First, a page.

J. Pablo Fernández

Read. You can read for knowledge, you can read for distraction, you can read for inspiration. And my recommendation is: do them all.


Pablo was born in Buenos Aires, Argentina. He started his first business making and selling key chains door to door when he was 7. At around that age he also started coding on a CZ Spectrum computer, learning from the manual. He proceed to self-teach how to code in various languages and operating systems throughout his teenage years.

At 19 he started trying to find a place to live and moved to Miami, FL, US; Barcelona, Spain; Berlin, Germany; Dublin, Ireland; Zürich, Switzerland and finally, where he is currently based, London, UK.

He worked as a developer for various companies, mostly small agencies, but also Google. He co-founded Hear a Blog and Watu; the latter is still going strong on it’s own. His last startup is a solo project called Dashman.

Where did the idea for Dashman come from?

When I was working for Google, one of my tasks was installing dashboards for the development teams. We would order big projectors, hook them up to a computer, and run some quick-and-dirty scripts to show a website with the current status of their tests or continuous integration.

Naturally at other jobs after Google, I was asked to do the same and that’s when the idea started to form. My only option at that time was to replicate the system from Google, which is more or less what everybody is still doing (with displays, not projectors). There are a few problems with that. First and foremost being that anybody can walk up to that computer and just start using it; access to websites and the internal network etc. It is very insecure.

As a means of mitigating that problem, you might want to put the computer inside a cabinet, with no keyboard and no mouse. That’s when you run out into the second big issue. What do you do when you need to add or remove a website from that system? What do you do when the JavaScript of a page stops working? For instance, a few years ago I ran a test and couldn’t get Google Analytics to run for more than 24hs. You’d have thought you could throw a full screen Chrome, put GA in it, and forget about it. But you’ll have to reload the page, at least once daily, so that computer ends up having a keyboard and mouse connected to it after all.

Solving all of these problems and many more is what Dashman does.

What does your typical day look like and how do you make it productive?

I work from home and almost every day I wake up with an almost unbearable amount of energy and desire to get things done. I quickly grab some breakfast and head to my study where I sit at my workstation and start working. Because I’m a solopreneur at the moment, my day might either consist of building or selling.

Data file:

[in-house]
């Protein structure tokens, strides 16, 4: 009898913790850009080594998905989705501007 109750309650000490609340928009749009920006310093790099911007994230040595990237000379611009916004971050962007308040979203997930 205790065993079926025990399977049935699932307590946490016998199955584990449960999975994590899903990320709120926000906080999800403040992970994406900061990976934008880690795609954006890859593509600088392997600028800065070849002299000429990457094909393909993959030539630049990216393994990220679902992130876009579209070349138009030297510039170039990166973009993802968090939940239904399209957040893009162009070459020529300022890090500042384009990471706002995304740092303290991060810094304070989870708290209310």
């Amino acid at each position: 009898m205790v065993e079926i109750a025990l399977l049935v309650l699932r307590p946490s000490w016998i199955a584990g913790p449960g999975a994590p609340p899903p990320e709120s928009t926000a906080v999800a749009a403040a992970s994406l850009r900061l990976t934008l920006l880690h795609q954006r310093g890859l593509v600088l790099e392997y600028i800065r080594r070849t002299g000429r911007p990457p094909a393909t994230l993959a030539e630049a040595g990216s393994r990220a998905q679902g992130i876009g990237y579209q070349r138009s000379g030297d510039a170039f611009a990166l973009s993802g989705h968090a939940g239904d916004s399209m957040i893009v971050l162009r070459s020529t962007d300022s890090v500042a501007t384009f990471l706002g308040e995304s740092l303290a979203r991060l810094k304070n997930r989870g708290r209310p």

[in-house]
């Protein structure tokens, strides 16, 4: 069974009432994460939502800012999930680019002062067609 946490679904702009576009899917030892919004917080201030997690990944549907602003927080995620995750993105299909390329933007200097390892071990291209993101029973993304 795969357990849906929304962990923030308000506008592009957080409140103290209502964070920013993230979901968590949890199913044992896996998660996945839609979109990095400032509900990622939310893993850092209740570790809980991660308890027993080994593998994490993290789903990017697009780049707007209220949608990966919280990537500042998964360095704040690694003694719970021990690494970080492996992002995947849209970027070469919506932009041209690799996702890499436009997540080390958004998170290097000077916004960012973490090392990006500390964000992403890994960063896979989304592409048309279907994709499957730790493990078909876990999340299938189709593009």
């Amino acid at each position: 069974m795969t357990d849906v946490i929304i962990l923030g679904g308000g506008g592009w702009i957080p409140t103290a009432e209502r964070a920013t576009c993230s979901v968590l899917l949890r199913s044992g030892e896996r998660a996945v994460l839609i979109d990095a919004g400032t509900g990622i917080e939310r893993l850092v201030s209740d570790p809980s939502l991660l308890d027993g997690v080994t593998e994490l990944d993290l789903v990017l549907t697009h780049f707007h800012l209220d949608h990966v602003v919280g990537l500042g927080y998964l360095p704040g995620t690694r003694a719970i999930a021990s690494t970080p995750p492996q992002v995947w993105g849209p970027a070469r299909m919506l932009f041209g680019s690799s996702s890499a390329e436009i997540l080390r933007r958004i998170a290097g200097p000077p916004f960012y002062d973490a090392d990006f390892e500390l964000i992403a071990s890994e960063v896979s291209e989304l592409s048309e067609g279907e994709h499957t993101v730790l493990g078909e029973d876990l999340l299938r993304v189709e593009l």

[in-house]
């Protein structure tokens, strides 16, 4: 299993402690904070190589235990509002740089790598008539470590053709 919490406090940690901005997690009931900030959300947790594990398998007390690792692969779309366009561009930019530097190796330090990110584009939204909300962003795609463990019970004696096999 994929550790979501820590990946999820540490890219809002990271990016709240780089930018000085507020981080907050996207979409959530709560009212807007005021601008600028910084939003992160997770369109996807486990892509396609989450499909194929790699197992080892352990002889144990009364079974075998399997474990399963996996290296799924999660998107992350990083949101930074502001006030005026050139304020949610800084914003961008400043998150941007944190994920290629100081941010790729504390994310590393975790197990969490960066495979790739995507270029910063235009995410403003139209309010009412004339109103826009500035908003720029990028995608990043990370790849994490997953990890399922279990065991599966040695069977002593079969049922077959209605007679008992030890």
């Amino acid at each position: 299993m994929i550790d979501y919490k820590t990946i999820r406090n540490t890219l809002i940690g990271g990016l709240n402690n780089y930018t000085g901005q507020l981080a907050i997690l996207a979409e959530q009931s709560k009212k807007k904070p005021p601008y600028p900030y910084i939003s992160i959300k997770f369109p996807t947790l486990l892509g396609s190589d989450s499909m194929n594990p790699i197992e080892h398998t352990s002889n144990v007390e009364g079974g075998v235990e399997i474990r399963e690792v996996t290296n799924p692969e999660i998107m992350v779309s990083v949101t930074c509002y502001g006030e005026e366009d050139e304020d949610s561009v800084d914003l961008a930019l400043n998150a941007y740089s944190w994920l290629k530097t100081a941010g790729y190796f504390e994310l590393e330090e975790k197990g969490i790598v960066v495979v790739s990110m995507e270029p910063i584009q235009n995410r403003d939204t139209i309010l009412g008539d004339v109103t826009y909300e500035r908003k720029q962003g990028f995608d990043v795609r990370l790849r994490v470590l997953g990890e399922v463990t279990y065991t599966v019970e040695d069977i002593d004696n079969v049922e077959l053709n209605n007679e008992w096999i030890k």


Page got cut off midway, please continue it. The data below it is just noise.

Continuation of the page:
When I’m building, it’s not very different to the day of any other developer. I use Jira to organize my work, so, whenever I’m at a lost, I look at Jira for the next step. That helps staying productive. Oh, and having three big screens. Never underestimate the power of more pixels for productivity.

Sales and marketing days are more difficult. I normally use Asana to keep track of these tasks but they are less well defined than the development ones. It’s also not my forte, so I’m having to work harder at it. What is strange is that no matter how hard I work and how much I accomplish, at the end of the day I often feel as though I did nothing. I feel like coding is the only real task, which of course it isn’t.

How do you bring ideas to life?

I have ideas faster than I can build them, so most of them will never be brought to life. Sometimes I blog about them hoping someone else will run with them. But I think humanity, as a whole, has more ideas that ability to realize them from scratch. That’s probably a good thing.

I tried keeping a notebook of ideas, but so far it seems that for the ones that matter the notebook is not necessary; the big ideas are like a persistent mind-worms and nothing other than realizing them happen will take them away.

At that point what I try to do is talk to people about the ideas, get feedback, mature them, and hopefully, if I’m lucky, find someone else that also gets excited about them

What’s one trend that excites you?

Self driving clean cars. I don’t think we realize just how much this would change the world. I think it’ll be the first big step towards a post-scarcity society and we’ll have to get our act together to follow it with the appropriate policies. Sadly, I don’t see any politicians capable of doing that in most countries.

I recently bought a house and the location was one of the most painful decisions. I’m starting to desire the countryside but I know I’m still a city person that enjoys the social life, the events, and all the other things a large vibrant city like London can offer. If my car could deliver me to my home, by itself, while I sleep in it, after a night out, the choice of where I’m living might have been different.

I think self driving vehicles might change the shape of our cities, of our society, and of our lifestyles. Way more than we imagine.

What is one habit of yours that makes you more productive as an entrepreneur?

Waking up ridiculously early. I used to be a night owl like most techies but in my late 20s I started waking up at 6 to work on my side project – my startup – before going to my job. After a while I stopped needing an alarm. Although these days I’m waking up later than that because I’m doing sales for people on the US West Coast, which means keeping some odd hours.

The advice here is not that you should wake up early, but if you can and if it works for you then do it. What’s important is to follow your own clock and cycle to optimize productivity. For a lot of geeks, that’s working late at night, when everything is quiet and they get no interruption.